A little surprise was perhaps felt in Tagaste that such good Christians should choose a pagan husband for their beautiful daughter, but it was found impossible to shake their hopeful views for the future. When it was objected that Patricius was well known for his violent temper even among his own associates, they answered that he would learn gentleness when he became a Christian. That things might go hard with their daughter in the meantime they did not seem to foresee.
Monica took her new trouble where she had been used to take the old. Kneeling in her favorite corner in the church, she asked help and counsel of the Friend who never fails. She had had her girlish ideals of love and marriage. She had dreamed of a strong arm on which she could lean, of a heart and soul that would be at one with her in all that was most dear, of two lives spent together in God’s love and service. And now it seemed that it was she who would have to be strong for both; to strive and to suffer to bring her husband’s soul out of darkness into the light of truth. Would she succeed? And if not, what would be that married life which lay before her? She did not dare to think. She must not fail—and yet . . . “Thou in me, O Lord,” she prayed again and again through her tears.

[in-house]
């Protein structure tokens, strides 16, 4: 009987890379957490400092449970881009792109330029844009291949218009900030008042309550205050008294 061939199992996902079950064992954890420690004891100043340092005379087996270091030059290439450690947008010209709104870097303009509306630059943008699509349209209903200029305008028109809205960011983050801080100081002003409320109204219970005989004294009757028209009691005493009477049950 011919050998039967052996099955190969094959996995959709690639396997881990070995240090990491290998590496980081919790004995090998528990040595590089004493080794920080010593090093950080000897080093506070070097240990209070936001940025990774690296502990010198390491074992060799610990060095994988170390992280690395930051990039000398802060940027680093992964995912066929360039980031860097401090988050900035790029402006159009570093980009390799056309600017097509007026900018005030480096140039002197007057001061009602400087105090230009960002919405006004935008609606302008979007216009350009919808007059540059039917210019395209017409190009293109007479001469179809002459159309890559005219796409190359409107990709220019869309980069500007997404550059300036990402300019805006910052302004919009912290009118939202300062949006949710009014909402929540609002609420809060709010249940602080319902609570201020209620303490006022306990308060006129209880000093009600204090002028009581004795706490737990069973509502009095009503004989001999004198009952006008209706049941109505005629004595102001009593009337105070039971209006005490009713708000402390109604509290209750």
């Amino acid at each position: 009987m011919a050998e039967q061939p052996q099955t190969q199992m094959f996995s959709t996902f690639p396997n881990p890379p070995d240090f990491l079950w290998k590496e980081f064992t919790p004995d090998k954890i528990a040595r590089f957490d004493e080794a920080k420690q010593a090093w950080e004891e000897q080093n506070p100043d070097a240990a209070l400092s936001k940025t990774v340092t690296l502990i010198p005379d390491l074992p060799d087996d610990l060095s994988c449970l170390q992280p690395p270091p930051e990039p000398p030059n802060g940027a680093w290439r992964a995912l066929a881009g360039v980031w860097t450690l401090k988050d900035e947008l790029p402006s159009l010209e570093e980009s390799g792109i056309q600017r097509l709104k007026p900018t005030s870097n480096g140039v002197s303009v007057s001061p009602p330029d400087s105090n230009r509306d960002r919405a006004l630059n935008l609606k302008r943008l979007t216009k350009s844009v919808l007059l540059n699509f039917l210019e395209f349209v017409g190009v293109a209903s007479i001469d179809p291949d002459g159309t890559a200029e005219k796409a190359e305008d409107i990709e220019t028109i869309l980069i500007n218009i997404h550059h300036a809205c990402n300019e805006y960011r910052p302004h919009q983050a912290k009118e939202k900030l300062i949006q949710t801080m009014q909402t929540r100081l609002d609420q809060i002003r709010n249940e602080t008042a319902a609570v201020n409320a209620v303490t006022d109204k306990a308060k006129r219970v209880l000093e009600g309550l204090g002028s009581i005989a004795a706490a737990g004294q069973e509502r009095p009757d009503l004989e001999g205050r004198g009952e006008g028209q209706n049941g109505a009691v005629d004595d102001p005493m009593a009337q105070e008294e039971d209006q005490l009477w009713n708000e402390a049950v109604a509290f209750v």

It was late when she made her way homeward, and that night, kneeling at her bedside, she laid the ideals of her girlhood at the feet of Him who lets no sacrifice, however small, go unrewarded. She would be true to this new trust, she resolved, cost what it might. Things certainly did not promise well for the young bride’s happiness. Patricius lived with his mother, a woman of strong passions like himself, and devoted to her son. She was bitterly jealous of the young girl who had stolen his affections and she made up her mind to dislike her. The slaves of the household followed, of course, their mistress’s lead, and tried to please her by inventing stories against Monica. Patricius, who loved his young wife with the only kind of love of which he was capable, had nothing in common with her, and had no clue to her thoughts or actions. He had neither reverence nor respect for women—indeed, most of the women of his acquaintance were deserving of neither—and he had chosen Monica for her beauty, much as he would have chosen a horse or a dog.